This patient is cisplatin ineligible and checkpoint experienced. Enfortumab vedotin was recently approved in this patient population. Data has shown a response rate of 38% in patients with liver metastases who are treated with enfortumab vedotin.11 Due to this, clinicians identified enfortumab vedotin as their first-line therapy choice for this patient.
Additional agents are also being investigated for their utility in this patient population. FGFR mutational analysis should be performed to determine the eligibility of this patient to receive erdafitinib. Sacituzumab govitecan is also being investigated for its efficacy in this setting.
The third case involved a 72-year-old man who was a former smoker with a LAD stent that was placed 6 years ago for coronary artery disease. The patient presented with gross hematuria and had a creatinine clearance of 55 mL/min. Subsequent evaluation revealed muscle-invasive mUC based on a TURB and CT findings of extensive metastases to the lymph nodes and lungs. His ECOG performance status was 1, and he had no other relevant medical history.
Many treatment options were considered for this patient. Clinicians first discussed the patient’s eligibility for cisplatin-containing chemotherapy, which is typically used because it can improve survival and, in some cases, is associated with cure. Clinicians believed it is likely that this patient could safely receive cisplatin-based treatment and recommended it as the first-line approach.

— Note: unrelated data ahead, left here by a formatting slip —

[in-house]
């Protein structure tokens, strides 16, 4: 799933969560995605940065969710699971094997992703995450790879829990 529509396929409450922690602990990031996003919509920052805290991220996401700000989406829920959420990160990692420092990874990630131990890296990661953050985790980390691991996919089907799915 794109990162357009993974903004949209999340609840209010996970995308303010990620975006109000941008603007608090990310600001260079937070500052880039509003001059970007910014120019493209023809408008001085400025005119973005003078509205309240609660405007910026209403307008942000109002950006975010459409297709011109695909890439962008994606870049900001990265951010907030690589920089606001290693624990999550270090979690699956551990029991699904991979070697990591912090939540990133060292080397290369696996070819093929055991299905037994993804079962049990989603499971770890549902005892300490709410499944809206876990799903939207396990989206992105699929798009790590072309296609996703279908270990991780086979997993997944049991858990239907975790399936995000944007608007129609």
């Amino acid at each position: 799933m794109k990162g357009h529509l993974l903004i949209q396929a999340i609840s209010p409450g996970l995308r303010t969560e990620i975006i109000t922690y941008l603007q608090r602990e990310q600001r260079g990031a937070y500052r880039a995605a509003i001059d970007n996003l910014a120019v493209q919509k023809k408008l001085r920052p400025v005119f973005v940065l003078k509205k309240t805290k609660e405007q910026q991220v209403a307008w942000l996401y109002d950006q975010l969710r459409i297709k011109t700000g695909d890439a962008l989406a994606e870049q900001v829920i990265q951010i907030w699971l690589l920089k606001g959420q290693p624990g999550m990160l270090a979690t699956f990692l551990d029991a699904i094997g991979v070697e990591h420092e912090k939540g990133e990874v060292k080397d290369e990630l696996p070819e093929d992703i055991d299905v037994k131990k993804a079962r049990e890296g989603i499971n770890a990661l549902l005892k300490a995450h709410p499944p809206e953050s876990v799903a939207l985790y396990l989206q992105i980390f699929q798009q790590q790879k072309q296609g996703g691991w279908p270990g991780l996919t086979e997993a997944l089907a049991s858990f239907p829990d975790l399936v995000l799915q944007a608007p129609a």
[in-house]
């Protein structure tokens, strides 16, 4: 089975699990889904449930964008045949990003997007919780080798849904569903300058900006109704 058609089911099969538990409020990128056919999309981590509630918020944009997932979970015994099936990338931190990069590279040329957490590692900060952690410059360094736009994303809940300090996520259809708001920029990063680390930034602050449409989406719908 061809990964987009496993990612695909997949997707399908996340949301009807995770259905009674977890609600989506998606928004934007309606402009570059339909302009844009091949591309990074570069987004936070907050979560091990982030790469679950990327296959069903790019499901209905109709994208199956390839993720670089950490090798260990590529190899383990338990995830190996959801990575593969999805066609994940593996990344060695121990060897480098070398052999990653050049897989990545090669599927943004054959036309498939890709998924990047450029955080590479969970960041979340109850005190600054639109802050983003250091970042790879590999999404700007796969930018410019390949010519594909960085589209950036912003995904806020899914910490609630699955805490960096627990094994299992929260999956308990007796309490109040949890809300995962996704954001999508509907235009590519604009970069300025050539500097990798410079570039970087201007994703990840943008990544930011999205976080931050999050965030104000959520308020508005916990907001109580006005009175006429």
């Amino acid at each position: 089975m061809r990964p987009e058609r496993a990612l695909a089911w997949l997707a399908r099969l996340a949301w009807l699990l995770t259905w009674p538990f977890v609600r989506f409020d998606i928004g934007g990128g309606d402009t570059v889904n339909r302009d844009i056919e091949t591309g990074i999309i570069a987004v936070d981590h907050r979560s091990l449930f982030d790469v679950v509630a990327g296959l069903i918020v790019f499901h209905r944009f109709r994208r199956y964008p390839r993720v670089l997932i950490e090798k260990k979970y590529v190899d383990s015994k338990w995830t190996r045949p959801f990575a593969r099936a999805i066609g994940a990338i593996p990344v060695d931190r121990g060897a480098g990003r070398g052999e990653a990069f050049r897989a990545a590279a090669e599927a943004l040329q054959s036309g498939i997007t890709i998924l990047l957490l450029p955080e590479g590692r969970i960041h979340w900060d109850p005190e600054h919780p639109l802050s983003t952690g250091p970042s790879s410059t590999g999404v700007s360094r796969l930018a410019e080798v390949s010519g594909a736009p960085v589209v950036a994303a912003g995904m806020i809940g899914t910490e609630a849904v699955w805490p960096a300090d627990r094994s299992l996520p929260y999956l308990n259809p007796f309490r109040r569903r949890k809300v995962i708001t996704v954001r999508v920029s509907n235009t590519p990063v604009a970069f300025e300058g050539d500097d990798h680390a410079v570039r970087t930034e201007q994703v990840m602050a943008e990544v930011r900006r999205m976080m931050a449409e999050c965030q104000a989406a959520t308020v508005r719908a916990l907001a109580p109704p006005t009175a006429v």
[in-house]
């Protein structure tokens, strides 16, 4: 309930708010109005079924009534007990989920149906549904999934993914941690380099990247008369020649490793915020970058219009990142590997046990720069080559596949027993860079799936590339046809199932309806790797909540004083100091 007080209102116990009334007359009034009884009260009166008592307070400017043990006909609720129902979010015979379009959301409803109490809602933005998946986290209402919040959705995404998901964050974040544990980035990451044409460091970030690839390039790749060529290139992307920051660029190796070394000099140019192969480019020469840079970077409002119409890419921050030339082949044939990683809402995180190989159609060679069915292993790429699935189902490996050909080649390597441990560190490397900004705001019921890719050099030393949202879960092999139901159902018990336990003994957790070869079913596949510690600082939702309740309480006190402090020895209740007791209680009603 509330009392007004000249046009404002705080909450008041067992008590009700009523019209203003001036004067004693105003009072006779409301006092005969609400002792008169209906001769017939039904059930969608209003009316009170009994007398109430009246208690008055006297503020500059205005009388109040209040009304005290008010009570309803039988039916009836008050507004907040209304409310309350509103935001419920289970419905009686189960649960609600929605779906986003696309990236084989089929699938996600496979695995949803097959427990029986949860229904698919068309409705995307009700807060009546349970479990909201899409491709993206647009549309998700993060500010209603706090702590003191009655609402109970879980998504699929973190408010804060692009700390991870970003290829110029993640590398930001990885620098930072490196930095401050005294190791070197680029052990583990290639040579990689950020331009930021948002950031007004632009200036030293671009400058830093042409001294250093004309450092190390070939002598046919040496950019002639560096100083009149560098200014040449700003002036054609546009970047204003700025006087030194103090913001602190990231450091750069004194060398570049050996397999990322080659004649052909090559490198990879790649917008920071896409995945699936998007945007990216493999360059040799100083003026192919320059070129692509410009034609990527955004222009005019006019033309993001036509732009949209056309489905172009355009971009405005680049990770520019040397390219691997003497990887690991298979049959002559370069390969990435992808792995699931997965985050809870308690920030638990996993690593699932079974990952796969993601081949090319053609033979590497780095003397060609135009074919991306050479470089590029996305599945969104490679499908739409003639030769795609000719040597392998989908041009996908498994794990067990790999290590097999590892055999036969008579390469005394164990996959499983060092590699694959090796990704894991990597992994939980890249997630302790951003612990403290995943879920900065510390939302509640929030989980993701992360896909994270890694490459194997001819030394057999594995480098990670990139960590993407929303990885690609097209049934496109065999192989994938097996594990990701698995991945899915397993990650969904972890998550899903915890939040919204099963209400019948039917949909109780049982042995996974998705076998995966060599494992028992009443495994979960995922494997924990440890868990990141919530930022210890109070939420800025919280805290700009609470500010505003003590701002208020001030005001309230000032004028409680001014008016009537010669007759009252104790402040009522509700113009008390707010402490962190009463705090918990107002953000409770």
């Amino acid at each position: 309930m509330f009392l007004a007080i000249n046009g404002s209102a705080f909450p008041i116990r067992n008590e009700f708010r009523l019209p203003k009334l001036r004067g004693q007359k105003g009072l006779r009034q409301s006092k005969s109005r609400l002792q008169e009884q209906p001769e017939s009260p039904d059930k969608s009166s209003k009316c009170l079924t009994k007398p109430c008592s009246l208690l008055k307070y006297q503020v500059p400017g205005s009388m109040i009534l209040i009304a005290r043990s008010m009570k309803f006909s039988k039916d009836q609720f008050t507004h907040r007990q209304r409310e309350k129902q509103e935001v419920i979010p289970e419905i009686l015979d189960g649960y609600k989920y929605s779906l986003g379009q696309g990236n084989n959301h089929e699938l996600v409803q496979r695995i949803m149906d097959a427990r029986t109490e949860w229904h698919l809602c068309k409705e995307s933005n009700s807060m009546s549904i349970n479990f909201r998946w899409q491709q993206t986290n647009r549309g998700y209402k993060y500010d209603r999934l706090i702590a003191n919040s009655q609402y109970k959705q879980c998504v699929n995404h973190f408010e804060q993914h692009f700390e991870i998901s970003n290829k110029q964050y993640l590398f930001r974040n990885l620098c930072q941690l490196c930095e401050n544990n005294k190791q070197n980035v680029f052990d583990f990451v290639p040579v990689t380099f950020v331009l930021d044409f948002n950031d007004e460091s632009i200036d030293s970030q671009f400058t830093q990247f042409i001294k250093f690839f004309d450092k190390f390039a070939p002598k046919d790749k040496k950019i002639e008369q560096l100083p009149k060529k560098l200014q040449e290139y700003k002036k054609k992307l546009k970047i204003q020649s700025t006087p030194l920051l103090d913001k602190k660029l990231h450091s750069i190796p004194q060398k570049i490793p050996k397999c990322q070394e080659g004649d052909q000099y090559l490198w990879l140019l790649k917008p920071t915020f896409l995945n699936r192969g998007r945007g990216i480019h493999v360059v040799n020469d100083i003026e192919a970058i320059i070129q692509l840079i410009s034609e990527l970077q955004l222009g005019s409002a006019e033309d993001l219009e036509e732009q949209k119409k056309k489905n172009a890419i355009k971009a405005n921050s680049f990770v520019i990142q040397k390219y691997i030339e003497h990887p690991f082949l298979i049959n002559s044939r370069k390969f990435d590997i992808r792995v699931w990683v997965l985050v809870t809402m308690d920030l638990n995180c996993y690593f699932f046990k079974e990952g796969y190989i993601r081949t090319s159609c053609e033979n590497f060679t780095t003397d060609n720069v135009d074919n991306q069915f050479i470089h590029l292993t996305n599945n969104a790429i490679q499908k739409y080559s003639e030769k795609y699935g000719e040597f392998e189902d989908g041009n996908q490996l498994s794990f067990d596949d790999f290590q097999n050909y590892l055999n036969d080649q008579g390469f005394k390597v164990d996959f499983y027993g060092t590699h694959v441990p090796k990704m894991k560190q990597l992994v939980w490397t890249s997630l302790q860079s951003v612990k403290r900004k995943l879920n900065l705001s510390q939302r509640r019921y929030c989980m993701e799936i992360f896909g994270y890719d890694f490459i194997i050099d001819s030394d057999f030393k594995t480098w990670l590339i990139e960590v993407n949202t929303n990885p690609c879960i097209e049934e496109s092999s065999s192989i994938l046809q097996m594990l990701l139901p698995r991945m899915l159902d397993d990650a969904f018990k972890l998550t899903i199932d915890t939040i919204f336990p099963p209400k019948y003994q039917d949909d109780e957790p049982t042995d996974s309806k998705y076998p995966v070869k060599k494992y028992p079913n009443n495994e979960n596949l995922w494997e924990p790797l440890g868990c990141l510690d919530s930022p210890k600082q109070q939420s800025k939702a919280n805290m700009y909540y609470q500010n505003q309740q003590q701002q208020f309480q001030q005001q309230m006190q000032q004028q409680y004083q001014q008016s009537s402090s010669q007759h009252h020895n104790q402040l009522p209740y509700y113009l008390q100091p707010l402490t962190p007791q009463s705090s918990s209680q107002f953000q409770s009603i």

In this case, it would also be reasonable to check the patient’s PD-L1 status, which would influence decision-making if the patient was deemed cisplatin ineligible. If ineligible, a selection between carboplatin and first-line immunotherapy would need to be made. Regardless of initial treatment choice, if the patient achieved stable disease or better, clinicians discussed the consideration of maintenance immunotherapy following disease control instead of waiting until disease progression occurred.
If TURB tissue demonstrating muscle-invasive disease was present at the time of diagnosis, clinicians believed next-generation sequencing would be appropriate. This information would be useful if there was an FGFR mutation, which would indicate the use of erdafitinib.
Advances in the Management of Metastatic Urothelial Cancer
There are several studies focused on early- and late-stage bladder cancer that could be practice changing in first-line mUC treatment (Figure 4).
EV-103 Cohort K is analyzing the first-line use of enfortumab vedotin + pembrolizumab vs enfortumab vedotin alone for patients with mUC who are ineligible for cisplatin-containing chemotherapy.8 This study will promote the understanding of the role of this combination, as well as the contribution from each individual component, and will provide information about the effectiveness of these therapies in the first-line setting and beyond.